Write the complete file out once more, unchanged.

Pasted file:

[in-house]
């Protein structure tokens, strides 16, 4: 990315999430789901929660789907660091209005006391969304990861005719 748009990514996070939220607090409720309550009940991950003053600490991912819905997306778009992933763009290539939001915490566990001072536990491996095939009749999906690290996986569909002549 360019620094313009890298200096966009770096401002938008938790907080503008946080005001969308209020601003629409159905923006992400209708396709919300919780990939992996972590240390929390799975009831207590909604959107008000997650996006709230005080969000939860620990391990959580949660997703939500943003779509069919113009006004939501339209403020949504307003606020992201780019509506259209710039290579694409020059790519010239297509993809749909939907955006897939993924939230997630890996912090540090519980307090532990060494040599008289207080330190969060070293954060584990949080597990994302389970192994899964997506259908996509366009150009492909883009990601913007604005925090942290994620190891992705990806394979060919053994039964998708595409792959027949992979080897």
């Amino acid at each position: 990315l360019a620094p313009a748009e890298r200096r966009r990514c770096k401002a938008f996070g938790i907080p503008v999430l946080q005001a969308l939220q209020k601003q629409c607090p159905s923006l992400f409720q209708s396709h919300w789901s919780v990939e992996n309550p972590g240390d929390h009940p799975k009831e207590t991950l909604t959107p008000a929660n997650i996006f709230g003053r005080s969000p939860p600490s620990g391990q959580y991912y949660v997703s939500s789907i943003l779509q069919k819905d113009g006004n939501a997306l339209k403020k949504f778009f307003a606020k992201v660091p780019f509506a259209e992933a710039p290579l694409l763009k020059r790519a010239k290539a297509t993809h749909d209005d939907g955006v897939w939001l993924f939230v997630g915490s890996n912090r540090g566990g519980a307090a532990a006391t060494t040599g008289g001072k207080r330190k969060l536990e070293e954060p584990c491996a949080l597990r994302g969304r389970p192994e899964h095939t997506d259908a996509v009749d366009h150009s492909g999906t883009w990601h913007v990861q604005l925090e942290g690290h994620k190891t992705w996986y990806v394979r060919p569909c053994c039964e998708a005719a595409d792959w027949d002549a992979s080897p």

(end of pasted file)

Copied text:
[in-house]
């Protein structure tokens, strides 16, 4: 990315999430789901929660789907660091209005006391969304990861005719 748009990514996070939220607090409720309550009940991950003053600490991912819905997306778009992933763009290539939001915490566990001072536990491996095939009749999906690290996986569909002549 360019620094313009890298200096966009770096401002938008938790907080503008946080005001969308209020601003629409159905923006992400209708396709919300919780990939992996972590240390929390799975009831207590909604959107008000997650996006709230005080969000939860620990391990959580949660997703939500943003779509069919113009006004939501339209403020949504307003606020992201780019509506259209710039290579694409020059790519010239297509993809749909939907955006897939993924939230997630890996912090540090519980307090532990060494040599008289207080330190969060070293954060584990949080597990994302389970192994899964997506259908996509366009150009492909883009990601913007604005925090942290994620190891992705990806394979060919053994039964998708595409792959027949992979080897």
């Amino acid at each position: 990315l360019a620094p313009a748009e890298r200096r966009r990514c770096k401002a938008f996070g938790i907080p503008v999430l946080q005001a969308l939220q209020k601003q629409c607090p159905s923006l992400f409720q209708s396709h919300w789901s919780v990939e992996n309550p972590g240390d929390h009940p799975k009831e207590t991950l909604t959107p008000a929660n997650i996006f709230g003053r005080s969000p939860p600490s620990g391990q959580y991912y949660v997703s939500s789907i943003l779509q069919k819905d113009g006004n939501a997306l339209k403020k949504f778009f307003a606020k992201v660091p780019f509506a259209e992933a710039p290579l694409l763009k020059r790519a010239k290539a297509t993809h749909d209005d939907g955006v897939w939001l993924f939230v997630g915490s890996n912090r540090g566990g519980a307090a532990a006391t060494t040599g008289g001072k207080r330190k969060l536990e070293e954060p584990c491996a949080l597990r994302g969304r389970p192994e899964h095939t997506d259908a996509v009749d366009h150009s492909g999906t883009w990601h913007v990861q604005l925090e942290g690290h994620k190891t992705w996986y990806v394979r060919p569909c053994c039964e998708a005719a595409d792959w027949d002549a992979s080897p």